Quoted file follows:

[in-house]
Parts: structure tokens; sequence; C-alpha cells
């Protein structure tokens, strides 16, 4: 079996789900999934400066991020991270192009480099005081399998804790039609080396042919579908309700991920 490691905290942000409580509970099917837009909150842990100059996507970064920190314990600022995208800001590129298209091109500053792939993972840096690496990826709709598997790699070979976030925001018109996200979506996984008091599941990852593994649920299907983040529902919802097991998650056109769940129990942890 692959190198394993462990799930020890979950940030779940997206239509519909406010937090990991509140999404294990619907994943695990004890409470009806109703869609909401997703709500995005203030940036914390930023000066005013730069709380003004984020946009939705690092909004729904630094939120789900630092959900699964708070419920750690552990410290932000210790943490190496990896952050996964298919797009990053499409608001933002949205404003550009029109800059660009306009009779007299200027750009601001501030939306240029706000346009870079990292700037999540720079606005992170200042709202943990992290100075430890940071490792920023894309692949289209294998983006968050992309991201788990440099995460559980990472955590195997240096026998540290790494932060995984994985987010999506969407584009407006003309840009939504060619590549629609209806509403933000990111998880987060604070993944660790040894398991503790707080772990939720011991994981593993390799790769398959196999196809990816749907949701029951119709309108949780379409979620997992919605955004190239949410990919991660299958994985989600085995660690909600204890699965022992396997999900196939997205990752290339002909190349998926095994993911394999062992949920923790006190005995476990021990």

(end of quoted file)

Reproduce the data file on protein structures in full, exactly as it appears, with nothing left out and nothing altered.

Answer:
[in-house]
Parts: structure tokens; sequence; C-alpha cells
């Protein structure tokens, strides 16, 4: 079996789900999934400066991020991270192009480099005081399998804790039609080396042919579908309700991920 490691905290942000409580509970099917837009909150842990100059996507970064920190314990600022995208800001590129298209091109500053792939993972840096690496990826709709598997790699070979976030925001018109996200979506996984008091599941990852593994649920299907983040529902919802097991998650056109769940129990942890 692959190198394993462990799930020890979950940030779940997206239509519909406010937090990991509140999404294990619907994943695990004890409470009806109703869609909401997703709500995005203030940036914390930023000066005013730069709380003004984020946009939705690092909004729904630094939120789900630092959900699964708070419920750690552990410290932000210790943490190496990896952050996964298919797009990053499409608001933002949205404003550009029109800059660009306009009779007299200027750009601001501030939306240029706000346009870079990292700037999540720079606005992170200042709202943990992290100075430890940071490792920023894309692949289209294998983006968050992309991201788990440099995460559980990472955590195997240096026998540290790494932060995984994985987010999506969407584009407006003309840009939504060619590549629609209806509403933000990111998880987060604070993944660790040894398991503790707080772990939720011991994981593993390799790769398959196999196809990816749907949701029951119709309108949780379409979620997992919605955004190239949410990919991660299958994985989600085995660690909600204890699965022992396997999900196939997205990752290339002909190349998926095994993911394999062992949920923790006190005995476990021990």